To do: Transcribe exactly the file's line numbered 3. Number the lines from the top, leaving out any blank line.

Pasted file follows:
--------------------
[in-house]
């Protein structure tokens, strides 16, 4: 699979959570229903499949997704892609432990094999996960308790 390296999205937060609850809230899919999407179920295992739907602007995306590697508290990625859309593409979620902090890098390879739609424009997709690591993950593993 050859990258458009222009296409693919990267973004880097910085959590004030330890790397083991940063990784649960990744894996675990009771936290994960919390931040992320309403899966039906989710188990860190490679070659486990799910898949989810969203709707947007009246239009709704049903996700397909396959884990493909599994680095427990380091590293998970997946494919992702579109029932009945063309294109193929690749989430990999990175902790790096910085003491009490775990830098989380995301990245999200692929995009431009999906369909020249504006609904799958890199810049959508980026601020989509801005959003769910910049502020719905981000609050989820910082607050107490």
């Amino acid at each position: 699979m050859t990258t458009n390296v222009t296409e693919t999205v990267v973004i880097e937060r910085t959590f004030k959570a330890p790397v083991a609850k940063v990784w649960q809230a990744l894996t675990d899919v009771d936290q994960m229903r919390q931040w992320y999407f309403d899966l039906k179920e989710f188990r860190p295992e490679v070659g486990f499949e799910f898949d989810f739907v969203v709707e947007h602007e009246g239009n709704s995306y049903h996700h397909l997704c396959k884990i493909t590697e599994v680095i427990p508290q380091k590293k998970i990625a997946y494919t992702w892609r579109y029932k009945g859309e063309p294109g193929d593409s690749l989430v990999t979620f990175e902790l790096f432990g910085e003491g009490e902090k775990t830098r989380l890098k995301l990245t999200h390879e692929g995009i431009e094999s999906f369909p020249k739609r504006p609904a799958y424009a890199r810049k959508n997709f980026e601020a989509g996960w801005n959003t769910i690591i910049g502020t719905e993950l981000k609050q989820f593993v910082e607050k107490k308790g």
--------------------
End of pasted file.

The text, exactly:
């Amino acid at each position: 699979m050859t990258t458009n390296v222009t296409e693919t999205v990267v973004i880097e937060r910085t959590f004030k959570a330890p790397v083991a609850k940063v990784w649960q809230a990744l894996t675990d899919v009771d936290q994960m229903r919390q931040w992320y999407f309403d899966l039906k179920e989710f188990r860190p295992e490679v070659g486990f499949e799910f898949d989810f739907v969203v709707e947007h602007e009246g239009n709704s995306y049903h996700h397909l997704c396959k884990i493909t590697e599994v680095i427990p508290q380091k590293k998970i990625a997946y494919t992702w892609r579109y029932k009945g859309e063309p294109g193929d593409s690749l989430v990999t979620f990175e902790l790096f432990g910085e003491g009490e902090k775990t830098r989380l890098k995301l990245t999200h390879e692929g995009i431009e094999s999906f369909p020249k739609r504006p609904a799958y424009a890199r810049k959508n997709f980026e601020a989509g996960w801005n959003t769910i690591i910049g502020t719905e993950l981000k609050q989820f593993v910082e607050k107490k308790g």